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A day in the life of the Oracle of Delphi - Mark Robinson

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As the sun rises over Delphi in 500 BCE, Aristonike hurries to the temple of Apollo where a single oracle known as the Pythia communicates Apollo’s will. Reserved only for women, this is the most important job in the city— and one that Aristonike will soon have to take on if city council officials decide she meets their standards. Mark Robinson outlines a day in the life of an Oracle-in-training.

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Meet The Creators

  • Educator Mark Robinson
  • Director WOW-HOW Studio
  • Narrator Addison Anderson
  • Storyboard Artist Veronica Horban
  • Animator Ilya Tkachenko
  • Art Director Liza Tarasova
  • Music André Aires
  • Sound Designer André Aires, João Mendes
  • Director of Production Gerta Xhelo
  • WOW-HOW Studio Producer Tatyana Savranenko
  • Editorial Director Alex Rosenthal
  • Producer Bethany Cutmore-Scott
  • Editorial Producer Dan Kwartler
  • Fact-Checker Eden Girma
  • See more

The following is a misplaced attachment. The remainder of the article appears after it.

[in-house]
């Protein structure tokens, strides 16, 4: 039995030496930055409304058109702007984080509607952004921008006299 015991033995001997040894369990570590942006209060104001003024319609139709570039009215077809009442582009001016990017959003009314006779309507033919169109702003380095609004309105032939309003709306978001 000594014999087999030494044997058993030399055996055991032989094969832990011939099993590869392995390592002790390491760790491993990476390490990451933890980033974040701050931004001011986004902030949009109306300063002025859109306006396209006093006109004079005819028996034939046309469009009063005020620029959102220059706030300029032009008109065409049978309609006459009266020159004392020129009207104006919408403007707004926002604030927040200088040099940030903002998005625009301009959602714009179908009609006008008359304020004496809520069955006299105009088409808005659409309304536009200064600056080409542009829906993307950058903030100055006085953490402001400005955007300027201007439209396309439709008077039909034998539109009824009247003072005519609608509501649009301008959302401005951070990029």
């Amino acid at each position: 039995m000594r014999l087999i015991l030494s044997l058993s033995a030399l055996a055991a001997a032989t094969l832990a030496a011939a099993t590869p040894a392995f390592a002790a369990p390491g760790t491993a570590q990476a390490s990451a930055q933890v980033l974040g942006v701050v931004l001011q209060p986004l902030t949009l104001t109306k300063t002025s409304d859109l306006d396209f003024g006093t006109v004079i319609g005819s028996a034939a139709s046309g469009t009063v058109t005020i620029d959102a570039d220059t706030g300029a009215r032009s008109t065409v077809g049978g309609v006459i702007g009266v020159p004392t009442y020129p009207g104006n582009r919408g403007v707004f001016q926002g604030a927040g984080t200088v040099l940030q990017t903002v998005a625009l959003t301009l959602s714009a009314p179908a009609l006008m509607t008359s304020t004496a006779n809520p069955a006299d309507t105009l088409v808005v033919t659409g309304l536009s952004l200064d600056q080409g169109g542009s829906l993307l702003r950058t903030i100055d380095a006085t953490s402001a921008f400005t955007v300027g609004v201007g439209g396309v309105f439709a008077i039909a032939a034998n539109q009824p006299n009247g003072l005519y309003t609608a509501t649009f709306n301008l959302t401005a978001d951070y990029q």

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There was a real Pythia called Aristonike, and we know that she held the post in 480 BCE. She was just one of a huge number of (mainly unnamed) women who helped to make Delphi the most famous and important oracle in the ancient world. For over 1000 years it drew visitors who came to consult the Pythia on one day each month, and then only for the 9 months of the year that Apollo was believed to reside at Delphi. Visitors to the Pythia followed the Sacred Way up through the sanctuary to wait at the temple’s entrance. At their turn, supplicants had to offer up the pelanos, the small sacrificial cake sold by Delphians. They then addressed the Pythia, who was seated on a tripod in the adyton, an enclosed area inside the temple. Under the inspiration of Apollo, she uttered a prophecy which was often ambiguous or unclear. It was then up to the individual to go and consider what Apollo’s words might mean. To get a feel for what that process was like, you could explore Herodotus’ account of how the Athenians consulted the Pythia when they were faced with the Persian invasion in 480 BCE.

The inspiration of the PythiaThere has been much speculation amongst scholars about what actually inspired the Pythia. The Greeks never recorded details about this, apparently assuming that the process was common knowledge and did not need any explanation. It was not until the Oracle had been operating for over 500 years that details were written down. Some accounts claim that she sat above a natural chasm in the rock and breathed in fumes rising from the earth. In the first century CE the ancient writer Plutarch mentions the pneuma (a breeze or breath) that filled the temple. Other Roman writers say that the Pythia chewed on laurel leaves, and gradually the story developed that she was in a kind of trance when she uttered her prophecies. Some recent geological surveys appear to have found possible evidence for this, but the exact process will never be known.